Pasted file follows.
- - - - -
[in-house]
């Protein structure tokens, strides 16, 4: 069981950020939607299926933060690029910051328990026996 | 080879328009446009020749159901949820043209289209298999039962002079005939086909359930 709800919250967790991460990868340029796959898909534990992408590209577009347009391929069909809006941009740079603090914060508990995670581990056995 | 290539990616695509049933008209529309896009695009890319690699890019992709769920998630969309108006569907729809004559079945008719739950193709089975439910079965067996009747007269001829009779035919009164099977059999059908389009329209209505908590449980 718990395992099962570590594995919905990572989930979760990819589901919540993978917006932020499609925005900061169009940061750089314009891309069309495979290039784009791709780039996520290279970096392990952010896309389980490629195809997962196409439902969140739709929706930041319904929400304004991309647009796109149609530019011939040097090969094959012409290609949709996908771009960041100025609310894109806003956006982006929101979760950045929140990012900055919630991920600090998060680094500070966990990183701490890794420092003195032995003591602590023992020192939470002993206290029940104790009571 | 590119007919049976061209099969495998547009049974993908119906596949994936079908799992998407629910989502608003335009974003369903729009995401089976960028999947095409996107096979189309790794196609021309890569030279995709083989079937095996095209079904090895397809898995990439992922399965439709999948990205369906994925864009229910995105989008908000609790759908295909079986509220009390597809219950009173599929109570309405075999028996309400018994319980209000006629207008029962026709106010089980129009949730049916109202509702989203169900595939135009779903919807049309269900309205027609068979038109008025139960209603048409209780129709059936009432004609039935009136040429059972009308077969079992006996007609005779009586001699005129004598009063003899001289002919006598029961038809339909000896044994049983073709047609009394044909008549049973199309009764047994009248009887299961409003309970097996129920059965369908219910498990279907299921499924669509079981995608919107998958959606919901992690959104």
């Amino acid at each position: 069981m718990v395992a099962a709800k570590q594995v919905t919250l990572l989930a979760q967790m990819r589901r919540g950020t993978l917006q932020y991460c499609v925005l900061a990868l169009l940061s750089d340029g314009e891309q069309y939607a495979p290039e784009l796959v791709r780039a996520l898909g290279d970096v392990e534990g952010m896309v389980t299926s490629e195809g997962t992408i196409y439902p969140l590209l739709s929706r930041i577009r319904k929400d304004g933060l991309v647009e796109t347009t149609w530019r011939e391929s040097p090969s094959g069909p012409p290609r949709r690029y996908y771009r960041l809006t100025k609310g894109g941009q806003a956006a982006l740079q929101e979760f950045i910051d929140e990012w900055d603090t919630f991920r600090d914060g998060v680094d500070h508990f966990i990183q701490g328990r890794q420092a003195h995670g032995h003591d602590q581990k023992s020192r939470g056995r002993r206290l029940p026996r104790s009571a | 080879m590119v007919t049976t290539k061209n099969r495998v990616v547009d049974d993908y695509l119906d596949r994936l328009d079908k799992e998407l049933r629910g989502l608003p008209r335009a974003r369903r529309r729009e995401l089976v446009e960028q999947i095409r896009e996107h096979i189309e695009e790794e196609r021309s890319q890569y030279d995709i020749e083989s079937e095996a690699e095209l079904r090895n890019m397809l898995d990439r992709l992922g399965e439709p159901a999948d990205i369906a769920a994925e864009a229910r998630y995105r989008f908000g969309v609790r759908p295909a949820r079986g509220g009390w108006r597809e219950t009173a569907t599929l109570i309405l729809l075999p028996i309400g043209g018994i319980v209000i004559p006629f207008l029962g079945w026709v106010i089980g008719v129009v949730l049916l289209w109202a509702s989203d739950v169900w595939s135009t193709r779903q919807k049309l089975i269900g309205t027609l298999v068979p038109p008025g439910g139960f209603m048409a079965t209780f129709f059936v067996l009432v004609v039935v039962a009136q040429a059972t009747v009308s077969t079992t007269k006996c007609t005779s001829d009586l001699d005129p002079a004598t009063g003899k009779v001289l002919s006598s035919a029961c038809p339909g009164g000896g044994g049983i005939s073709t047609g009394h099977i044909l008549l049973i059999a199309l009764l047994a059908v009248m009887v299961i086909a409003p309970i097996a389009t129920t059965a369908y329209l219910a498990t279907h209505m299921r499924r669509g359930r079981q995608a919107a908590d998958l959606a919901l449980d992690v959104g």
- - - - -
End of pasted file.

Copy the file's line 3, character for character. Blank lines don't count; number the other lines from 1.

């Amino acid at each position: 069981m718990v395992a099962a709800k570590q594995v919905t919250l990572l989930a979760q967790m990819r589901r919540g950020t993978l917006q932020y991460c499609v925005l900061a990868l169009l940061s750089d340029g314009e891309q069309y939607a495979p290039e784009l796959v791709r780039a996520l898909g290279d970096v392990e534990g952010m896309v389980t299926s490629e195809g997962t992408i196409y439902p969140l590209l739709s929706r930041i577009r319904k929400d304004g933060l991309v647009e796109t347009t149609w530019r011939e391929s040097p090969s094959g069909p012409p290609r949709r690029y996908y771009r960041l809006t100025k609310g894109g941009q806003a956006a982006l740079q929101e979760f950045i910051d929140e990012w900055d603090t919630f991920r600090d914060g998060v680094d500070h508990f966990i990183q701490g328990r890794q420092a003195h995670g032995h003591d602590q581990k023992s020192r939470g056995r002993r206290l029940p026996r104790s009571a | 080879m590119v007919t049976t290539k061209n099969r495998v990616v547009d049974d993908y695509l119906d596949r994936l328009d079908k799992e998407l049933r629910g989502l608003p008209r335009a974003r369903r529309r729009e995401l089976v446009e960028q999947i095409r896009e996107h096979i189309e695009e790794e196609r021309s890319q890569y030279d995709i020749e083989s079937e095996a690699e095209l079904r090895n890019m397809l898995d990439r992709l992922g399965e439709p159901a999948d990205i369906a769920a994925e864009a229910r998630y995105r989008f908000g969309v609790r759908p295909a949820r079986g509220g009390w108006r597809e219950t009173a569907t599929l109570i309405l729809l075999p028996i309400g043209g018994i319980v209000i004559p006629f207008l029962g079945w026709v106010i089980g008719v129009v949730l049916l289209w109202a509702s989203d739950v169900w595939s135009t193709r779903q919807k049309l089975i269900g309205t027609l298999v068979p038109p008025g439910g139960f209603m048409a079965t209780f129709f059936v067996l009432v004609v039935v039962a009136q040429a059972t009747v009308s077969t079992t007269k006996c007609t005779s001829d009586l001699d005129p002079a004598t009063g003899k009779v001289l002919s006598s035919a029961c038809p339909g009164g000896g044994g049983i005939s073709t047609g009394h099977i044909l008549l049973i059999a199309l009764l047994a059908v009248m009887v299961i086909a409003p309970i097996a389009t129920t059965a369908y329209l219910a498990t279907h209505m299921r499924r669509g359930r079981q995608a919107a908590d998958l959606a919901l449980d992690v959104g």